This article is part of the series Listening to Diverse Voices, proudly presented by Gulf Coast Community Foundation.
Born in Ballsville, Virginia—population: 250—part-time Sarasota resident Lillian Lincoln Lambert transcended small-town life and went on to become the first Black woman to graduate Harvard Business School (HBS).
Lambert's resume includes roles as an entrepreneur, coach, speaker and author—she recently released her autobiography, The Road to Someplace Better: From the Segregated South to Harvard Business School and Beyond. However, she began her professional life right out of high school with jobs as a maid in New York City until she realized she needed more education. From there, Lambert went on to Howard University for her bachelor's degree, then to Harvard for her MBA.
Six years later, Lambert broke into in the male-dominated industry of building maintenance service. In 1976, she launched Centennial One, which grew to a $20 million enterprise, operating in six states with more than 1,200 employees and offering services ranging from carpet cleaning to landscaping. Lambert was first female president of the Building Service Contractors Association International, Maryland’s Small Business Person of the Year in 1981, and received Harvard's Alumni Achievement Award—the highest award the school bestows on its graduates—in 2003.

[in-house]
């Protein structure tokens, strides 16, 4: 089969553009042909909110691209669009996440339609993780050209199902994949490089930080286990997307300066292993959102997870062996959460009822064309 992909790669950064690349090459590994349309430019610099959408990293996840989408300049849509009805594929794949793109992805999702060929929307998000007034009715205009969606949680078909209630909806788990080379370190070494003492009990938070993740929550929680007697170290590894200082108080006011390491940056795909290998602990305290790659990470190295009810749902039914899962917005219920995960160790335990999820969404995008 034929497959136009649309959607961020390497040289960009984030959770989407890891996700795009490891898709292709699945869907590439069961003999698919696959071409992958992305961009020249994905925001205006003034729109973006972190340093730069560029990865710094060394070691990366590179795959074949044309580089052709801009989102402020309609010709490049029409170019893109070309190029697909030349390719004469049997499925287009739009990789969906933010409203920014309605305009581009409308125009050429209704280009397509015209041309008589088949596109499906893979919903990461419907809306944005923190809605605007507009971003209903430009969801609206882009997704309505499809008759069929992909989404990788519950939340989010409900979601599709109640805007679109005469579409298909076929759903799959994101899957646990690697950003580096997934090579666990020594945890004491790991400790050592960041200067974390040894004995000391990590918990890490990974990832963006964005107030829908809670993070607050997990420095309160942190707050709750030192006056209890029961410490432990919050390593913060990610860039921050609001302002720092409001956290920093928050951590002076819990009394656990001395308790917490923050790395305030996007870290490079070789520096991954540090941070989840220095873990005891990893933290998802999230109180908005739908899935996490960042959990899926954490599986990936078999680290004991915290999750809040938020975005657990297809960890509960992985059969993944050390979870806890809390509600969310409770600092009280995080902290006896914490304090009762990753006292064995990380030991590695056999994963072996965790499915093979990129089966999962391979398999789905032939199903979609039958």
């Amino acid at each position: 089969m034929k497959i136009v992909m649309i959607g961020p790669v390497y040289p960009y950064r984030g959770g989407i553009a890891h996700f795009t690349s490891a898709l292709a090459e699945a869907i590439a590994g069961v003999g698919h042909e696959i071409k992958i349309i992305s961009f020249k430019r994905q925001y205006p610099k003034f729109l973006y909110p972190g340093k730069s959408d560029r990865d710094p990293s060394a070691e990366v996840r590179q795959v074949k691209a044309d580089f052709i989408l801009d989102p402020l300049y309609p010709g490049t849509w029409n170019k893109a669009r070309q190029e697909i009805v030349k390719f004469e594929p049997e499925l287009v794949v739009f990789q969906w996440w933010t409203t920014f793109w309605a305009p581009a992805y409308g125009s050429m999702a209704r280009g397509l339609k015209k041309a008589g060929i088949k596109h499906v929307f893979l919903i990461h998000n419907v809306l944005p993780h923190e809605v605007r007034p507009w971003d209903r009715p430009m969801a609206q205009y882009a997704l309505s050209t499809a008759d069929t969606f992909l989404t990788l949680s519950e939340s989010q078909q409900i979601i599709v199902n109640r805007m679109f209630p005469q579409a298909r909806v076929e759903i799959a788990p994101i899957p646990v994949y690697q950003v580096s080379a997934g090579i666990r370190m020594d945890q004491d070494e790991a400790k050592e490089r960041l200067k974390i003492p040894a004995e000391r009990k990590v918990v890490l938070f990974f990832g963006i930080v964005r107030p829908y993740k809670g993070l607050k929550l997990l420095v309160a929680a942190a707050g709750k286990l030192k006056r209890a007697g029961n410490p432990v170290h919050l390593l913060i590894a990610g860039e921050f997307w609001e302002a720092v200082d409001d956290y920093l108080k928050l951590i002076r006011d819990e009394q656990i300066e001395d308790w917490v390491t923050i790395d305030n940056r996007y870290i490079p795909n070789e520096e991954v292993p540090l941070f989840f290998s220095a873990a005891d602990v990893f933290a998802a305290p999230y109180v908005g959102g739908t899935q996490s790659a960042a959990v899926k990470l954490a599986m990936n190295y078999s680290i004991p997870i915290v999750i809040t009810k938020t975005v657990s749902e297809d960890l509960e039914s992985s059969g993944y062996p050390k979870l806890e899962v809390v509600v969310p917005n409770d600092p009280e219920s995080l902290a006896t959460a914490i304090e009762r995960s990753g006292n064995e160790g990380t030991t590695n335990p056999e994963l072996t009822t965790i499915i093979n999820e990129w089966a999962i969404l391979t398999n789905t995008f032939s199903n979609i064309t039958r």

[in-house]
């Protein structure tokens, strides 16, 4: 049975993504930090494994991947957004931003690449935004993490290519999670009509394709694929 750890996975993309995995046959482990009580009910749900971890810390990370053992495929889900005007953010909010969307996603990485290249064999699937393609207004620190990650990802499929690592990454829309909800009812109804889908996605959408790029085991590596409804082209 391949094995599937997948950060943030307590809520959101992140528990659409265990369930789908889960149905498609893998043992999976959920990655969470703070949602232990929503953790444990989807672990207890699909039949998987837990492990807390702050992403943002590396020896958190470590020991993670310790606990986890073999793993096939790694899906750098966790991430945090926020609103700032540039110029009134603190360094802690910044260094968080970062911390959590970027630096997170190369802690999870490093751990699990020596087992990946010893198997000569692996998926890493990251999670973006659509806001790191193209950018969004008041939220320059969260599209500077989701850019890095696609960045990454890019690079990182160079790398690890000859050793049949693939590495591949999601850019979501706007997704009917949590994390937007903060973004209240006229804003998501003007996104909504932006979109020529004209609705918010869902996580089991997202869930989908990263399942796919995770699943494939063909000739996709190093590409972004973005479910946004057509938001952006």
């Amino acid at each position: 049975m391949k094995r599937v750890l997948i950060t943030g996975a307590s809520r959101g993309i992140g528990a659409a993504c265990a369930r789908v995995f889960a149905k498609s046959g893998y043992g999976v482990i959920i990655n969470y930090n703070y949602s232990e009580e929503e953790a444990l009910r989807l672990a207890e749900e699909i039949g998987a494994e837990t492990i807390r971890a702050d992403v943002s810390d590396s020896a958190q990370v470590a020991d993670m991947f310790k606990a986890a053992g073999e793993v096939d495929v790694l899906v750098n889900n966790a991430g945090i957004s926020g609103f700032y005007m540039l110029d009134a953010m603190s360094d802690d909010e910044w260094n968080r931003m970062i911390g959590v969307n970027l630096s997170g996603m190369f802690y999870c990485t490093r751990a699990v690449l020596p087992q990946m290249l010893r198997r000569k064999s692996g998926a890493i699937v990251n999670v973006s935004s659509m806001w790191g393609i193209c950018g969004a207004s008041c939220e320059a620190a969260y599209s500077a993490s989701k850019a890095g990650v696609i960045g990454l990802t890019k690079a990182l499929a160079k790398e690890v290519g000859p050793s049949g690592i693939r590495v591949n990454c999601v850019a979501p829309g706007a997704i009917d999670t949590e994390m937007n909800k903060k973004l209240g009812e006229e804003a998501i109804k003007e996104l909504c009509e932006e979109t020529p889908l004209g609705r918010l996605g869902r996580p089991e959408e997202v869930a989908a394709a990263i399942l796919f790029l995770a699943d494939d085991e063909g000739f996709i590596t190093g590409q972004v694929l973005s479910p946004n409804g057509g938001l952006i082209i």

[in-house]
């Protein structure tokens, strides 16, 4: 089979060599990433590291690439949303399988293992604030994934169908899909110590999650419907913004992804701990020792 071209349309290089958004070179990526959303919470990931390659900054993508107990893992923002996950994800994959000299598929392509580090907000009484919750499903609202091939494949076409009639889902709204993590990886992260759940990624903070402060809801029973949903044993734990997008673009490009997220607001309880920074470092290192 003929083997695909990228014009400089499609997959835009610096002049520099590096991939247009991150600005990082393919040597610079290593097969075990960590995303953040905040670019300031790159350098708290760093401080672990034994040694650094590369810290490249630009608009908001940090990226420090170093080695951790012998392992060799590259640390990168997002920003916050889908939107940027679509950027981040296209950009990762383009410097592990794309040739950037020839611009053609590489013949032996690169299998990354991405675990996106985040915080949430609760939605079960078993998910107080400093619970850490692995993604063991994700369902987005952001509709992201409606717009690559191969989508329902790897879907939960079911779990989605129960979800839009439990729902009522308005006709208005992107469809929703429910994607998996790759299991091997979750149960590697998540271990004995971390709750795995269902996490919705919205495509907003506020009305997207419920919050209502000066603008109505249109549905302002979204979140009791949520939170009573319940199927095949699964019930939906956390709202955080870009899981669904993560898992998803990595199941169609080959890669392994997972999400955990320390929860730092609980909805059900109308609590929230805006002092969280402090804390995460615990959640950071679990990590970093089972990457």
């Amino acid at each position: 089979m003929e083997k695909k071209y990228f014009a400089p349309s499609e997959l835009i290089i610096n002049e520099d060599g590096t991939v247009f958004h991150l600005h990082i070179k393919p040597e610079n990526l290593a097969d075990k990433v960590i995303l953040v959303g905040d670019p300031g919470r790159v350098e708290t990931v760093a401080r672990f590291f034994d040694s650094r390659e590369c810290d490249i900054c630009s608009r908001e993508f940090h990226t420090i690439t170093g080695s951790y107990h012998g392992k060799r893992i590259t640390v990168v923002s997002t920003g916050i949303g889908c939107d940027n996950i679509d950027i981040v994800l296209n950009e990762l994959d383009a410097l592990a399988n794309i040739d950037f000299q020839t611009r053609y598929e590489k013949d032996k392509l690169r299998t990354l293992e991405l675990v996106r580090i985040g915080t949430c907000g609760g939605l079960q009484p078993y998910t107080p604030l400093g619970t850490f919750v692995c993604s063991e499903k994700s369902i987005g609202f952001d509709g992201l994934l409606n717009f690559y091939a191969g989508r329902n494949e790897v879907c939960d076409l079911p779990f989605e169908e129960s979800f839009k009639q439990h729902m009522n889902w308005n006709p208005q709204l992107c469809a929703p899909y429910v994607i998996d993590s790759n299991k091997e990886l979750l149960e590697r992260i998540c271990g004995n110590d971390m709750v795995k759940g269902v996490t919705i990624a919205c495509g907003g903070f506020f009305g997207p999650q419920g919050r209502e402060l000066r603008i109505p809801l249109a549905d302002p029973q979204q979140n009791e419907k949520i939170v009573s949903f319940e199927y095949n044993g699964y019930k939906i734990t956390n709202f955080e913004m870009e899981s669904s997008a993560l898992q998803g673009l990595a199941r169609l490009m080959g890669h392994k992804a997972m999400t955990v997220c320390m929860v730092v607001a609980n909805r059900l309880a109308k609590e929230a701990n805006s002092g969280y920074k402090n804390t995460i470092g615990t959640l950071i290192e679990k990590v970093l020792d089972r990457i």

Lambert sold Centennial One after 25 years, and now, at 82, is retired but still takes on speaking engagements. She and her husband, John Lambert, Sr., split time between their condo in Sarasota and home in Richmond, VA.
Talk about growing up in the segregated south.
"It was not extremely difficult, but you could see the signs of the way things were in terms of segregation. There was an undercurrent of that energy. And white people didn’t mind letting you know that they thought you didn’t belong.
"Our parents and teachers cared about us becoming all-around good citizens, and they prepared us for the segregated world. We had to be better to compete on equal basis because we were not expected to be successful. The Black kids walked to school while the white kids rode the bus. I didn’t ride bus until seventh grade and schools were not integrated until after I graduated high school. I was one of 28 students in my graduating class."
How did your parents influence you?